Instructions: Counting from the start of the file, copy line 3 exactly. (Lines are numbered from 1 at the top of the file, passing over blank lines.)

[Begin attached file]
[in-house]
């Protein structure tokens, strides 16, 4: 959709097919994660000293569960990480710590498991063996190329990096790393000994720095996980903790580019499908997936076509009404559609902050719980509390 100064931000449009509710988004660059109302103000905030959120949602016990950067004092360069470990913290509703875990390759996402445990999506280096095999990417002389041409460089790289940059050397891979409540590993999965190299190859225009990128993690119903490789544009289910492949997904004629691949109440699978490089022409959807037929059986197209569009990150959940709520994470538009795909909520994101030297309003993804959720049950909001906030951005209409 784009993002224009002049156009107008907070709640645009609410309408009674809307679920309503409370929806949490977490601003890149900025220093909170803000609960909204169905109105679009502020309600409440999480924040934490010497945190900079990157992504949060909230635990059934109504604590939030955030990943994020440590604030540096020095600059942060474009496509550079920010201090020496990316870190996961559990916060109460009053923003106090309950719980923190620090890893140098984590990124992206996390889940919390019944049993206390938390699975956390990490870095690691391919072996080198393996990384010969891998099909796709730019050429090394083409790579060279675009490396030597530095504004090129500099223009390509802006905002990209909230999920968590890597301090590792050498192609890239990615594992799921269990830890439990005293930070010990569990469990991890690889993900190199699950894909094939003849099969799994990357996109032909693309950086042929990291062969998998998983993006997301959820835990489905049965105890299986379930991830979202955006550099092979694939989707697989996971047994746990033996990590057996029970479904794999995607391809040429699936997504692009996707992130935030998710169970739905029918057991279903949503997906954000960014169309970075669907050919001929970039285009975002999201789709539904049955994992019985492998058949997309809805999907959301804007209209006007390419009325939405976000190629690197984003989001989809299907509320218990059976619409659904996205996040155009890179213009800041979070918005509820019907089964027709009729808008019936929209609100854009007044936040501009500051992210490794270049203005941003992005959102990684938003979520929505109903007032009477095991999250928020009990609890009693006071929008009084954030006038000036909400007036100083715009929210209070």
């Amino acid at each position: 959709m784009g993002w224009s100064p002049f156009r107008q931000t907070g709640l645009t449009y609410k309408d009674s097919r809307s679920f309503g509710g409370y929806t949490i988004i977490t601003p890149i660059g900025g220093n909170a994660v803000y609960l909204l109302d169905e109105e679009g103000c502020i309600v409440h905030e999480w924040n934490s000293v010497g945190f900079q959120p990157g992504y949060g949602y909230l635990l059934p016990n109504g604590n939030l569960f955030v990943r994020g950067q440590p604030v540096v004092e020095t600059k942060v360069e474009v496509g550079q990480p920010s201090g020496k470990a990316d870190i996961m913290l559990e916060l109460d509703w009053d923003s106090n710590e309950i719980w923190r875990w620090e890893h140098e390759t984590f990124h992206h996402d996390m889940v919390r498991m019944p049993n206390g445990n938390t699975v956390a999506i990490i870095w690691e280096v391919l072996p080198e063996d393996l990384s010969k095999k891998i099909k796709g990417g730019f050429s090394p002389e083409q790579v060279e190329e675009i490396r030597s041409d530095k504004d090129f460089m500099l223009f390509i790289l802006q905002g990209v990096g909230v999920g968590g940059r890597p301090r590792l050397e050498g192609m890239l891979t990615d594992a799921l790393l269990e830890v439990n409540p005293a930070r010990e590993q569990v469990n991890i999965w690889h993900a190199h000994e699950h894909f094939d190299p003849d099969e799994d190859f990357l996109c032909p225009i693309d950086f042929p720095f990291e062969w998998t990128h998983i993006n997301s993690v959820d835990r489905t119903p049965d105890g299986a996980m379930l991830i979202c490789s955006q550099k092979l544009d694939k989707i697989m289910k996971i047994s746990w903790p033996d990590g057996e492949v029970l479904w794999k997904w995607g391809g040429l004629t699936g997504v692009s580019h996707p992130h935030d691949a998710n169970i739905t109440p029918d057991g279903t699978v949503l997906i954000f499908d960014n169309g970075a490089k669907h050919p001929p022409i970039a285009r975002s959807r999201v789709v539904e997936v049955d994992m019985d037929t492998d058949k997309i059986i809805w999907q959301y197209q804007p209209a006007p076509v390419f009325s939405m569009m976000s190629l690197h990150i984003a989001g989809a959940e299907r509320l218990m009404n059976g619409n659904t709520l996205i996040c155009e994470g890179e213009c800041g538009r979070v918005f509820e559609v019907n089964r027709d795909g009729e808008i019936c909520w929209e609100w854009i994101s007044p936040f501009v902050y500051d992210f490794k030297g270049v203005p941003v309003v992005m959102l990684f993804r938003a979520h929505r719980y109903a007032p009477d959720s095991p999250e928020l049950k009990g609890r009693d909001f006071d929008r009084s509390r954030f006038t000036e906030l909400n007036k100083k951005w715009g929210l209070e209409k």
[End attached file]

């Amino acid at each position: 959709m784009g993002w224009s100064p002049f156009r107008q931000t907070g709640l645009t449009y609410k309408d009674s097919r809307s679920f309503g509710g409370y929806t949490i988004i977490t601003p890149i660059g900025g220093n909170a994660v803000y609960l909204l109302d169905e109105e679009g103000c502020i309600v409440h905030e999480w924040n934490s000293v010497g945190f900079q959120p990157g992504y949060g949602y909230l635990l059934p016990n109504g604590n939030l569960f955030v990943r994020g950067q440590p604030v540096v004092e020095t600059k942060v360069e474009v496509g550079q990480p920010s201090g020496k470990a990316d870190i996961m913290l559990e916060l109460d509703w009053d923003s106090n710590e309950i719980w923190r875990w620090e890893h140098e390759t984590f990124h992206h996402d996390m889940v919390r498991m019944p049993n206390g445990n938390t699975v956390a999506i990490i870095w690691e280096v391919l072996p080198e063996d393996l990384s010969k095999k891998i099909k796709g990417g730019f050429s090394p002389e083409q790579v060279e190329e675009i490396r030597s041409d530095k504004d090129f460089m500099l223009f390509i790289l802006q905002g990209v990096g909230v999920g968590g940059r890597p301090r590792l050397e050498g192609m890239l891979t990615d594992a799921l790393l269990e830890v439990n409540p005293a930070r010990e590993q569990v469990n991890i999965w690889h993900a190199h000994e699950h894909f094939d190299p003849d099969e799994d190859f990357l996109c032909p225009i693309d950086f042929p720095f990291e062969w998998t990128h998983i993006n997301s993690v959820d835990r489905t119903p049965d105890g299986a996980m379930l991830i979202c490789s955006q550099k092979l544009d694939k989707i697989m289910k996971i047994s746990w903790p033996d990590g057996e492949v029970l479904w794999k997904w995607g391809g040429l004629t699936g997504v692009s580019h996707p992130h935030d691949a998710n169970i739905t109440p029918d057991g279903t699978v949503l997906i954000f499908d960014n169309g970075a490089k669907h050919p001929p022409i970039a285009r975002s959807r999201v789709v539904e997936v049955d994992m019985d037929t492998d058949k997309i059986i809805w999907q959301y197209q804007p209209a006007p076509v390419f009325s939405m569009m976000s190629l690197h990150i984003a989001g989809a959940e299907r509320l218990m009404n059976g619409n659904t709520l996205i996040c155009e994470g890179e213009c800041g538009r979070v918005f509820e559609v019907n089964r027709d795909g009729e808008i019936c909520w929209e609100w854009i994101s007044p936040f501009v902050y500051d992210f490794k030297g270049v203005p941003v309003v992005m959102l990684f993804r938003a979520h929505r719980y109903a007032p009477d959720s095991p999250e928020l049950k009990g609890r009693d909001f006071d929008r009084s509390r954030f006038t000036e906030l909400n007036k100083k951005w715009g929210l209070e209409k």